The colour of the Sri Lankan flag is symbolic and has a deep meaning. The yellow background of the flag represents the country’s culture, while the bold red stripe on the hoist side symbolises the blood of those who have given their lives for freedom and justice. The two vertical stripes are green and orange, representing the minority Muslim and Hindu Tamil communities. The yellow colour is also said to symbolise the four virtues of kindness, compassion, joy and equanimity. Finally, the lion holding a sword in the centre of the flagsymbolises bravery and courage. It also stands for power, justice and sovereignty.

Why is the lion holding a sword in Sri Lanka Flag?

The lion and sword on the flag are two of the most iconic symbols in Sri Lankan culture. The lion represents the country’s strength and courage, while the sword symbolises its sovereignty. According to legend, when King Vijaya arrived in Sri Lanka from India in the 5th century BC, he brought a stylised lion holding a sword in its right paw. This symbol was used extensively by monarchs who followed King Vijaya, and it became a symbol of freedom and hope. The sword of the lion represents the sovereignty of the nation, while the curly hair on the head stands for religious observance, wisdom and meditation. The nose of the lion stands for intelligence, and its two front paws for purity in handling wealth. The sword’s handle also has symbolism; it is said to represent the elements of water, fire, air and earth.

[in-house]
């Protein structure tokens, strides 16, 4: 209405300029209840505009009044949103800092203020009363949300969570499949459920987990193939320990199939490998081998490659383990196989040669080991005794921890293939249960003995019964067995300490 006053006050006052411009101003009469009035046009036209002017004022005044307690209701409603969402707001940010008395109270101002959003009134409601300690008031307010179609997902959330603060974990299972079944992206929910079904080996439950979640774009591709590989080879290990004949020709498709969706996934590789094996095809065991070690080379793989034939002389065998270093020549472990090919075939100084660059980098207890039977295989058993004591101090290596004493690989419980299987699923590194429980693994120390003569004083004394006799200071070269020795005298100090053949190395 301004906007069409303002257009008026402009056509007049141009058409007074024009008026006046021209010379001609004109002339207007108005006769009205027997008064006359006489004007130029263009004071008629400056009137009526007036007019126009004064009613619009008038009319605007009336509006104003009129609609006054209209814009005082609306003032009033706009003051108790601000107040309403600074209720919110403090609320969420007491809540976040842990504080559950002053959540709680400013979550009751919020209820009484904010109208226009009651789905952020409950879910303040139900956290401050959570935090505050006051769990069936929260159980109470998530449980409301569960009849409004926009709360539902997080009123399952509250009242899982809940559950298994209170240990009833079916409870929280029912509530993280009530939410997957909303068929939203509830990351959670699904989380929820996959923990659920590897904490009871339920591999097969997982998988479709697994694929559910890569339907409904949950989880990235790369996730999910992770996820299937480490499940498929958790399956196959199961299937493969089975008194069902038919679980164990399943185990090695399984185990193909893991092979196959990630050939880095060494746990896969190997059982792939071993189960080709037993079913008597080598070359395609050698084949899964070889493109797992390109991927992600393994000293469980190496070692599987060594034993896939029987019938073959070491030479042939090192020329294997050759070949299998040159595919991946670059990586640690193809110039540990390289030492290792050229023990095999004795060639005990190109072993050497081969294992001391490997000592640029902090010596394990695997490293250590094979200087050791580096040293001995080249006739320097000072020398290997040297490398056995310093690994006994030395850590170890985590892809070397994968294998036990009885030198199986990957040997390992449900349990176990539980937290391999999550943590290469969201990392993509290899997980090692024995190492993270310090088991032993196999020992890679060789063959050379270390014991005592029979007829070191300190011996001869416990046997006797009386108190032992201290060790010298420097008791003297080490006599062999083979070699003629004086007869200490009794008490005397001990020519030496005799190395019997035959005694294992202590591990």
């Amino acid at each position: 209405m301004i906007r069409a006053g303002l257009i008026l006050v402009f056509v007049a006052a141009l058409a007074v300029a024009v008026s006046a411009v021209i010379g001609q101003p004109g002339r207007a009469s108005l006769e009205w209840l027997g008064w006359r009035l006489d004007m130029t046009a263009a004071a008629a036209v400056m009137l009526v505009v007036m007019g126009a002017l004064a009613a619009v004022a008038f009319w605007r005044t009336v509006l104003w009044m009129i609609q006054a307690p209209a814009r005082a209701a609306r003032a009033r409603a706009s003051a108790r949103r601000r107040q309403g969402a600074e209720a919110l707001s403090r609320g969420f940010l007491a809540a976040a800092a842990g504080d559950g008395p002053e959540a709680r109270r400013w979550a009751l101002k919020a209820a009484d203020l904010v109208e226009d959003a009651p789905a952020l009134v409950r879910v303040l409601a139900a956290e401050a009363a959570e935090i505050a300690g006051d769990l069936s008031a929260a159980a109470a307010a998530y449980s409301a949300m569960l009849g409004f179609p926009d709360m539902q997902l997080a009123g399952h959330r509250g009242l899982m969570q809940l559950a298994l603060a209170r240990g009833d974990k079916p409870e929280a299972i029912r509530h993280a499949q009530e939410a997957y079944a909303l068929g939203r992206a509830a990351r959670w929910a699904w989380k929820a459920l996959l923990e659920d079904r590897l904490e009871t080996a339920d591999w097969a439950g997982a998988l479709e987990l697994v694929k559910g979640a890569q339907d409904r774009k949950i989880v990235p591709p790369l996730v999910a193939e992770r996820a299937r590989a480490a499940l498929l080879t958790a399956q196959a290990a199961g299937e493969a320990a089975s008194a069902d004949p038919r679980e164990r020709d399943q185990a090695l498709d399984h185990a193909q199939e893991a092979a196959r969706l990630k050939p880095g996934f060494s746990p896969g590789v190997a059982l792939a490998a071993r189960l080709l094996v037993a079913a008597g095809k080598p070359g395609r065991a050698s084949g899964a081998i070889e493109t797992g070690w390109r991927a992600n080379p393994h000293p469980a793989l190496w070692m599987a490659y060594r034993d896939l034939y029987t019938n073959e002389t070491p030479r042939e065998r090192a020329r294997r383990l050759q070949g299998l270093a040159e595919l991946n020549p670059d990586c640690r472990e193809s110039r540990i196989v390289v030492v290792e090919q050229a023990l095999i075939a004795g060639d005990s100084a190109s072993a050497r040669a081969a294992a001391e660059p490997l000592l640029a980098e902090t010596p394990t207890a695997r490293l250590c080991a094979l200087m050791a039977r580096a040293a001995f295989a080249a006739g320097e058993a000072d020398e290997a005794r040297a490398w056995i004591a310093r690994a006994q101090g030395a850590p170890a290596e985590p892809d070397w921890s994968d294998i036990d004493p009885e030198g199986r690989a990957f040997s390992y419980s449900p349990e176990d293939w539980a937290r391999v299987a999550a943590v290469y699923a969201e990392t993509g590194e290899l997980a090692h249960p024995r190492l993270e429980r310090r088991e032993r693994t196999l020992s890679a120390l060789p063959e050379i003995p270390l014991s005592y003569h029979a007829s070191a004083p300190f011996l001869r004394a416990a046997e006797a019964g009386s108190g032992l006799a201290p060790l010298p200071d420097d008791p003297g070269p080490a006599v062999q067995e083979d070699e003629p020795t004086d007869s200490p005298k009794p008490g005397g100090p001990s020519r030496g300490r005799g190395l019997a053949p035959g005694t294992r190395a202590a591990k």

The Representation of Minorities in the Flag

The Sri Lanka National Flag has a complex history and symbolism. The two primarycolours of the flag, green and orange, represent the two main minority groups in the country, Tamils and Muslims. The vertical yellow border separating the green and orange symbolises the separation between the Sinhala majority and the two minorities. The National Flag Committee of 1948 was formed to create an integrated flag to bring all communities together, and in 1972 the official flag was adopted. The symbolism of the lion and sword further highlights the importance of getting all communities together, unifying them under one banner. The flag has been a source of unity in Sri Lanka, representing minorities while also representing the majority Sinhala population.

The Meaning Behind the Design

The design of the Sri Lankan national flag was carefully considered during the National Flag Committee of 1948. The committee eventually settled on a design featuring two vertical stripes of orange and green, a lion at the centre, and four Bo leaves at the corner. The orange and green stripes represent the two major ethnic groups in Sri Lanka, the Tamils and the Sinhala. The lion represents the Sinhala race, which is known for its courage and strength and reflects the country’s ancient history of powerful rulers. The four Bo leaves represent the four virtues of kindness, compassion, joy, and equanimity. The sword held by the lion symbolises the country’s sovereignty and the power to defend it. Together, these elements combine to create a powerful symbol of unity, representing all the people of Sri Lanka regardless of their ethnic or religious backgrounds.